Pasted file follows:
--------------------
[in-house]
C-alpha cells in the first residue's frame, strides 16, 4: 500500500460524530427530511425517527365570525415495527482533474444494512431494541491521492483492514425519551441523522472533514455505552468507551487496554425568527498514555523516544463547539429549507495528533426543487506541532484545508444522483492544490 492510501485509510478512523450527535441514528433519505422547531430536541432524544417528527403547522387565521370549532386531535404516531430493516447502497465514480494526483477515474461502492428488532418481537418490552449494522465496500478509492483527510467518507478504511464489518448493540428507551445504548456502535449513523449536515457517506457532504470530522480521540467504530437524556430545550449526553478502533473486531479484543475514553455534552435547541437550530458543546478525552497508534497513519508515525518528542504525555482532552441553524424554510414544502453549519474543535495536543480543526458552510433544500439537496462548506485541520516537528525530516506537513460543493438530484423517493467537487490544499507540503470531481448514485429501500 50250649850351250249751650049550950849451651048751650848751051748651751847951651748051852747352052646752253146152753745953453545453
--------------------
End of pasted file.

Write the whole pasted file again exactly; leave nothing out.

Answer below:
[in-house]
C-alpha cells in the first residue's frame, strides 16, 4: 500500500460524530427530511425517527365570525415495527482533474444494512431494541491521492483492514425519551441523522472533514455505552468507551487496554425568527498514555523516544463547539429549507495528533426543487506541532484545508444522483492544490 492510501485509510478512523450527535441514528433519505422547531430536541432524544417528527403547522387565521370549532386531535404516531430493516447502497465514480494526483477515474461502492428488532418481537418490552449494522465496500478509492483527510467518507478504511464489518448493540428507551445504548456502535449513523449536515457517506457532504470530522480521540467504530437524556430545550449526553478502533473486531479484543475514553455534552435547541437550530458543546478525552497508534497513519508515525518528542504525555482532552441553524424554510414544502453549519474543535495536543480543526458552510433544500439537496462548506485541520516537528525530516506537513460543493438530484423517493467537487490544499507540503470531481448514485429501500 50250649850351250249751650049550950849451651048751650848751051748651751847951651748051852747352052646752253146152753745953453545453